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Common Credit Score Myths

Apr 6, 2020

Common Credit Score Myths
Multiple studies have found that 7 out of 10 Americans have at least one credit card. Yet despite how common they are, there are still many myths surrounding credit. A new Credit Card Insider survey of 1,051 adults revealed several widespread credit-related misconceptions, and below, we’ve listed and debunked some of these myths so you can build your credit with confidence.

Myth #1: Your income impacts your credit score.

This myth is false. Your credit score is based on your credit reports, but your income is never included on credit reports.

So, where does this misconception come from? Income does matter for credit card and loan applications, but it is not tied to your credit score. Both your income and your credit score are used separately to determine whether or not your credit union or bank is confident you’ll make your monthly payments, but one does not impact the other.

Myth #2: Using your debit card – or selecting “credit” at checkout – builds credit history.

Selecting “credit” does not impact your credit score or your credit history, which makes this myth false.

The reason you choose “credit” or “debit” at checkout is so that the merchant can determine how to process the payment and what fees they pay. Ultimately, you are still using your debit card to make the purchase, and using debit is essentially just like using cash, so it does not impact your credit.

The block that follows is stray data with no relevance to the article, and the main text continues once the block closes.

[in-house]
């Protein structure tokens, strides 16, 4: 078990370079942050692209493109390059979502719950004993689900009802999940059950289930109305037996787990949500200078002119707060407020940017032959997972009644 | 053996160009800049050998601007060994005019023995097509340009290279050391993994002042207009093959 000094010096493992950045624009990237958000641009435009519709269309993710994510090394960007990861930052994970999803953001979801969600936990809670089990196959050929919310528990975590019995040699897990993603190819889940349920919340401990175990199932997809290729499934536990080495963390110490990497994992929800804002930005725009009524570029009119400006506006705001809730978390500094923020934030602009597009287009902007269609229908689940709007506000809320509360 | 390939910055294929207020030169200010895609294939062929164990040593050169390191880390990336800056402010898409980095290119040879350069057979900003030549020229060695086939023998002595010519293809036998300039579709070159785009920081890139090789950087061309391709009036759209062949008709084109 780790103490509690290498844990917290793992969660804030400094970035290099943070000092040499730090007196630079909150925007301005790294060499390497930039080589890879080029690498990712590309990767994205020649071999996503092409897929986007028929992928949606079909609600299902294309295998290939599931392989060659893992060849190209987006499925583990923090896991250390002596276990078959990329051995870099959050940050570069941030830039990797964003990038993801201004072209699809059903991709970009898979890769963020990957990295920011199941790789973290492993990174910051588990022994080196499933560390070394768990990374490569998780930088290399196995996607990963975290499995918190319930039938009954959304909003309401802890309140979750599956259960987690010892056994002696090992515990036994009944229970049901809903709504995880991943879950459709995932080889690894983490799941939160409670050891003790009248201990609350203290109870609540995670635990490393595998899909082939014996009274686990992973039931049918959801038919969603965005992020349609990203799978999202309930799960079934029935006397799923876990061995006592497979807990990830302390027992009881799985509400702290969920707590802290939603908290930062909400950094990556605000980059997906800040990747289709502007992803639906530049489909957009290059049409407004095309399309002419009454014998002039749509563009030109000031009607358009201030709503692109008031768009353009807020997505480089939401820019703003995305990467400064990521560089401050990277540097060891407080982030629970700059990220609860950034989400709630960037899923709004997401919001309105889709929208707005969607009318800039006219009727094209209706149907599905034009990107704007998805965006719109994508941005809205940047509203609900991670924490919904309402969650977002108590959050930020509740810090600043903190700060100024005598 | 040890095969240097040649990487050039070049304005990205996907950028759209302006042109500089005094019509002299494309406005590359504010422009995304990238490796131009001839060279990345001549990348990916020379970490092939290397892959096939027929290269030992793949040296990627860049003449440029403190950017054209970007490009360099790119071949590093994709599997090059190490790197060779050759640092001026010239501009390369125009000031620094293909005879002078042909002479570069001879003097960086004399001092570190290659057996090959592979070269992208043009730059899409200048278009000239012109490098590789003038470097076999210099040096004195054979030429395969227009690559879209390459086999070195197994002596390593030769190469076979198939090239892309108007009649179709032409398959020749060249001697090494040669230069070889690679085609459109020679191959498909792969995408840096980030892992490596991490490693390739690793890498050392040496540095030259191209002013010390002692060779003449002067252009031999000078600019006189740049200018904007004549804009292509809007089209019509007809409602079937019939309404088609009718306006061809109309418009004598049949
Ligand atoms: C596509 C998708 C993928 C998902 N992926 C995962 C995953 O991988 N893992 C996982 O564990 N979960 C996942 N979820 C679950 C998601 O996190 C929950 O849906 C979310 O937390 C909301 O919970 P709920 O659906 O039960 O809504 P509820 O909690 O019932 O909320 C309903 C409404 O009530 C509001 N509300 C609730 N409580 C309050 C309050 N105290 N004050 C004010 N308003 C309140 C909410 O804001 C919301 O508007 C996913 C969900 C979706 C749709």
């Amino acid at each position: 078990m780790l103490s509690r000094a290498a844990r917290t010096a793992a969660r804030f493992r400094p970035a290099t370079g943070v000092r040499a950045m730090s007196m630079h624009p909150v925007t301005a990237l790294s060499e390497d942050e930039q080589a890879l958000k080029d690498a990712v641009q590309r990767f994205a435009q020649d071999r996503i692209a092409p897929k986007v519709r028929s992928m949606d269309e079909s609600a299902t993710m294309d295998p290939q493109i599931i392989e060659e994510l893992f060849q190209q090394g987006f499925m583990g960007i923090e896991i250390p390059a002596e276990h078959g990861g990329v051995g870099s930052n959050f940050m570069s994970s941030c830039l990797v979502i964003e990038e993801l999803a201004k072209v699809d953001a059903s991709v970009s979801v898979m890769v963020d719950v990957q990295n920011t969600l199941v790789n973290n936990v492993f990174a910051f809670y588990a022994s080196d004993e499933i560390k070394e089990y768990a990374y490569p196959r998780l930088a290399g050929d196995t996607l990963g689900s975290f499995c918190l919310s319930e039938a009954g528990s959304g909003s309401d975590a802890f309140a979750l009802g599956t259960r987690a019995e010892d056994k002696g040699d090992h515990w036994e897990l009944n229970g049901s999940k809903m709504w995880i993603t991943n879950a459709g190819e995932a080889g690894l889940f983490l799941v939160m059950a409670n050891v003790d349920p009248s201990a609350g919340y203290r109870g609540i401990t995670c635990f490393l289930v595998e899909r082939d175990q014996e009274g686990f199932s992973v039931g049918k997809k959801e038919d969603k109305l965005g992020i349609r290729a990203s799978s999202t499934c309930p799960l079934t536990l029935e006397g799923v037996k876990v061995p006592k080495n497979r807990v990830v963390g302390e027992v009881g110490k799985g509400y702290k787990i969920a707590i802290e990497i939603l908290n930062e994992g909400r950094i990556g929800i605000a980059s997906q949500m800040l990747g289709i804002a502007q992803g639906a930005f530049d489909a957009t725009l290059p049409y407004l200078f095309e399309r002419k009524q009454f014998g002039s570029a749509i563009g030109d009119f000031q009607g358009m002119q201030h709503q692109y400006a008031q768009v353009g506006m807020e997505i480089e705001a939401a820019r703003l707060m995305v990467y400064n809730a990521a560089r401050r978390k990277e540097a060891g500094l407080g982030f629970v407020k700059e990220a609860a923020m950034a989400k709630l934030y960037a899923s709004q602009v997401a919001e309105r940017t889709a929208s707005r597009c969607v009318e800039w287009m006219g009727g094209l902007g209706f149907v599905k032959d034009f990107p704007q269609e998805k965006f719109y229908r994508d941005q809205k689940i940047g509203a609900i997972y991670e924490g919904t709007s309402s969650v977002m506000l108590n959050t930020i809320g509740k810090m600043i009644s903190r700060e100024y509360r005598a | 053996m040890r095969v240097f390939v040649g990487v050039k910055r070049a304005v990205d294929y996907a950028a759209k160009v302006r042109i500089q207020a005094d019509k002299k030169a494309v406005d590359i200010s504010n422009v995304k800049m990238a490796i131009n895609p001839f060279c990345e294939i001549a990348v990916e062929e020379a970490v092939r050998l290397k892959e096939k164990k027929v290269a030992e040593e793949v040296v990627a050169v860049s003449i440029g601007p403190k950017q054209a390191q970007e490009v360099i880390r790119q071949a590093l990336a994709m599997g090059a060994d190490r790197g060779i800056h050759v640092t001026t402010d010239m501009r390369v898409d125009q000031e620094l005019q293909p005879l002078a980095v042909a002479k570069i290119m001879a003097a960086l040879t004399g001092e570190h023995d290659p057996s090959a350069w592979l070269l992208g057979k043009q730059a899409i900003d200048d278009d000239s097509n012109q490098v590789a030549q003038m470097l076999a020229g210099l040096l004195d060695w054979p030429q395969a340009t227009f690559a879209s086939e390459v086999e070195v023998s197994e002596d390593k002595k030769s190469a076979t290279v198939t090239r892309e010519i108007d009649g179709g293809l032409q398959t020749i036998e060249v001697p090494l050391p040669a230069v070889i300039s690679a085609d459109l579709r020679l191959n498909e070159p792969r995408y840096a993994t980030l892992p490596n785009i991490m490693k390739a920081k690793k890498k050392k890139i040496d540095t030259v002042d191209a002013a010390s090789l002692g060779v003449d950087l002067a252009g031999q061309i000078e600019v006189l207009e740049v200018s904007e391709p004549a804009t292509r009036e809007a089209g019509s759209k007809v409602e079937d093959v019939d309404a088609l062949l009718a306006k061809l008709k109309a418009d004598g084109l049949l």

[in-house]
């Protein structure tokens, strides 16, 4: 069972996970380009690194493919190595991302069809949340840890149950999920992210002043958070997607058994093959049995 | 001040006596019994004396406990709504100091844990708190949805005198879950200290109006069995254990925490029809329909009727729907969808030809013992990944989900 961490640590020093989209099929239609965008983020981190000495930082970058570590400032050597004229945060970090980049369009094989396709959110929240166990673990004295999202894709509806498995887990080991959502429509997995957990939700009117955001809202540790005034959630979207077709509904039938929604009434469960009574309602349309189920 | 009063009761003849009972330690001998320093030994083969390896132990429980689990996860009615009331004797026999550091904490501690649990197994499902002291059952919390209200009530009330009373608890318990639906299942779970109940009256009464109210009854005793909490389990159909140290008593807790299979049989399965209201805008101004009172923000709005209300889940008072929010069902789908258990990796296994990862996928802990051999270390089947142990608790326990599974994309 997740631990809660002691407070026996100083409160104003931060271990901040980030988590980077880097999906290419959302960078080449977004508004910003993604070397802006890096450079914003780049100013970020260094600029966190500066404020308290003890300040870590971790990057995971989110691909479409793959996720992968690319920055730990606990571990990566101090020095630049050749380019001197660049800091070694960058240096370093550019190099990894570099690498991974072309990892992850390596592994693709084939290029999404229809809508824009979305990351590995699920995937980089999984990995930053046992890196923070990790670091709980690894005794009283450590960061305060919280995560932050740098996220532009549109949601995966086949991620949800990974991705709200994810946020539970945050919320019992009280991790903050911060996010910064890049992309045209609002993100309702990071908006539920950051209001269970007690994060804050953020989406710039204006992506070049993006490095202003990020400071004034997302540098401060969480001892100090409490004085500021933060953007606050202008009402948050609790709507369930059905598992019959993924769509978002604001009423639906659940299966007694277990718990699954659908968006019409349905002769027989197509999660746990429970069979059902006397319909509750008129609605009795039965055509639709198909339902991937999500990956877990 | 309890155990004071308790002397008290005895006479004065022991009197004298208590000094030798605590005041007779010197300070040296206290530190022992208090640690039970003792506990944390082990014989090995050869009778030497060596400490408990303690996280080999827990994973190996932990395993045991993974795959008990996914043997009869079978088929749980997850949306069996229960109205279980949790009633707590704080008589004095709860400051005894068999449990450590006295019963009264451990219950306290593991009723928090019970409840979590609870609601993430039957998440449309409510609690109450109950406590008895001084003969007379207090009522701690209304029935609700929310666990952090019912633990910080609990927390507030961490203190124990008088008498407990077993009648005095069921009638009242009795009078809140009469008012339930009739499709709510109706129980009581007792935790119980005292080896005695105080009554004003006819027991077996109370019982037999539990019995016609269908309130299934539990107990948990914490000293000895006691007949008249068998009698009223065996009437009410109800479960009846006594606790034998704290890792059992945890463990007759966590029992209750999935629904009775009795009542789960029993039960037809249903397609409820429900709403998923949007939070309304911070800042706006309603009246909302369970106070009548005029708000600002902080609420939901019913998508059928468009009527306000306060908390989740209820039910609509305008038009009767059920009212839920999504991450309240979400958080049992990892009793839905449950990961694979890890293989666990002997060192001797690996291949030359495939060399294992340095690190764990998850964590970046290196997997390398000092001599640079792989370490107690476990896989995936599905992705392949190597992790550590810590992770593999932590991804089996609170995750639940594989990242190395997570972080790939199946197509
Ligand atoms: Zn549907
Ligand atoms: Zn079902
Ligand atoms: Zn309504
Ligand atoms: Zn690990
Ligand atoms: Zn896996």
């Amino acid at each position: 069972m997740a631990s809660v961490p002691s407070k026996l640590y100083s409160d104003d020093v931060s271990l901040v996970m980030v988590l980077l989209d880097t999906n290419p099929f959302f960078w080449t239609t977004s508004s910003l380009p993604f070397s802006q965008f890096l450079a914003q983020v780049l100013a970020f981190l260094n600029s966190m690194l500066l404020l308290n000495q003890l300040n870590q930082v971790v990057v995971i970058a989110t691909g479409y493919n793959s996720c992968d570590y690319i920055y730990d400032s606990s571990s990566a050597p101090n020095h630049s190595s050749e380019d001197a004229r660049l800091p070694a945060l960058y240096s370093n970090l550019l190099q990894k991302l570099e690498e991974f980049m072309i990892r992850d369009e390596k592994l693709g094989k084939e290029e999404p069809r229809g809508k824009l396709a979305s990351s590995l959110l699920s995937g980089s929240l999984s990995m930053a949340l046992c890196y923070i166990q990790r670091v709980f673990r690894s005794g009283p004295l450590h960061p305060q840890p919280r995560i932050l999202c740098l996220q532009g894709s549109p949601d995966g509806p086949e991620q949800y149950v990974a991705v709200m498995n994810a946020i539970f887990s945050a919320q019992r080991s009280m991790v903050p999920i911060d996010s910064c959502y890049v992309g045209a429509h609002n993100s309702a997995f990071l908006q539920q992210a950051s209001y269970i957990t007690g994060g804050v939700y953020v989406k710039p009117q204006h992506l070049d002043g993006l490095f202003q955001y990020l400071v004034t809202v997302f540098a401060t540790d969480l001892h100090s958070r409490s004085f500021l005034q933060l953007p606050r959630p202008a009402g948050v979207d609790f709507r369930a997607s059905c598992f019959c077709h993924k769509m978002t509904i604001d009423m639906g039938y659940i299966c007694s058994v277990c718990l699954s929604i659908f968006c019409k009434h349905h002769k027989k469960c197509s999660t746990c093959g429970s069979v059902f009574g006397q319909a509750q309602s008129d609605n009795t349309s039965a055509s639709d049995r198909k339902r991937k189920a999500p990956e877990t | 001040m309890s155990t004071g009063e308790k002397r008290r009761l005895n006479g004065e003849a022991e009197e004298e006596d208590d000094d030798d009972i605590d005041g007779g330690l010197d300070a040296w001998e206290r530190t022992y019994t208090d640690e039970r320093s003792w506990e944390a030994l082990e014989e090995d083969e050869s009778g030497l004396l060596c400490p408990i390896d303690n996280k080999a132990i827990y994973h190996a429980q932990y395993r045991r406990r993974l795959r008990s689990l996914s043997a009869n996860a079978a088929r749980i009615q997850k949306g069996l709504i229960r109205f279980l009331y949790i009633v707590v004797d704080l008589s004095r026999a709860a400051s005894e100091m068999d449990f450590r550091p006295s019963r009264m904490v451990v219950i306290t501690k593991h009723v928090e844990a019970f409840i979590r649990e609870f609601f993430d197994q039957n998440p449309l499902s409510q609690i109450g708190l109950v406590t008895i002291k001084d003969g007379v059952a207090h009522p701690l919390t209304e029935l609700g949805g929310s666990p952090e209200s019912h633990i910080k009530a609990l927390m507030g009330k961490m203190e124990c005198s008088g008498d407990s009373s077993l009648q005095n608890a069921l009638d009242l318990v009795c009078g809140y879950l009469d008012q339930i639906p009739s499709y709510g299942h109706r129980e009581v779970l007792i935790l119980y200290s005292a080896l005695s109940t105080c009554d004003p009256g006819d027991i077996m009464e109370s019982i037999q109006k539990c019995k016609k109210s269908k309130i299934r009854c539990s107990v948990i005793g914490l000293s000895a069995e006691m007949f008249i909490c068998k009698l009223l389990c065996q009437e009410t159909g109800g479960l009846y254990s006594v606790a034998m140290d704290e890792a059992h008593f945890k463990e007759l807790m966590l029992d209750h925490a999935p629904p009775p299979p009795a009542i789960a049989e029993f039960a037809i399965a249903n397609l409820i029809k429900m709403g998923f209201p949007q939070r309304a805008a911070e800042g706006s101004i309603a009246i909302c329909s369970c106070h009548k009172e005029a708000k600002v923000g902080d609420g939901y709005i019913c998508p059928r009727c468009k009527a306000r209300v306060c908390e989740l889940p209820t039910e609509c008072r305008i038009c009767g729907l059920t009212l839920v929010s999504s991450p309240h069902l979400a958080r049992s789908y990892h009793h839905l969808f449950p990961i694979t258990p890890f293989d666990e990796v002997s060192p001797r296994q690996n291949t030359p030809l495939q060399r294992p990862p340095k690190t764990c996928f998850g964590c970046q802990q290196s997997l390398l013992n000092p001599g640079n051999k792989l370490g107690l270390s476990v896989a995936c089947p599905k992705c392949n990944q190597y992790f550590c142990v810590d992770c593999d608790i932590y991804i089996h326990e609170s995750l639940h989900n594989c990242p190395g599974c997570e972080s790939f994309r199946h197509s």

Myth #3: Closing a credit card is good for your credit score.

This myth is false – closing a credit card can actually hurt your credit score, not help build it.

The two factors that impact your score are the average age of your accounts and the ratio of your amounts owed to your total available credit (also known as the credit utilization ratio). The lower your ratio, the better your score.

Myth #4: Having multiple cards is bad for your credit.

This is not necessarily true, because as previously mentioned, the lower your credit utilization ratio is on each card (across all cards), the better. Having multiple cards can increase your overall credit limit and spread your balances across multiple cards, which can help your credit. Additionally, using different cards with different rewards programs can help you maximize how much you earn day to day. However, keep in mind that you should only apply for or open new credit accounts as needed.

So, what does help build your credit score?

Paying your credit card and loan bills on time is the single biggest factor that affects your credit score. A late payment – at least 30 days past due – can drop your score by as much as 100 points.

Paying off any outstanding debt you may have can also build your credit. Similarly, keeping credit card balances low by paying them off every month can help as well.

It’s important that you understand what does and does not affect your credit, as your credit score can be used for a number of reasons. Visit PFCU’s site for more credit tools and resources or stop by your local branch office to speak with a representative if you have questions.

Erin Ellis

Erin Ellis
Accredited Financial Counselor ®
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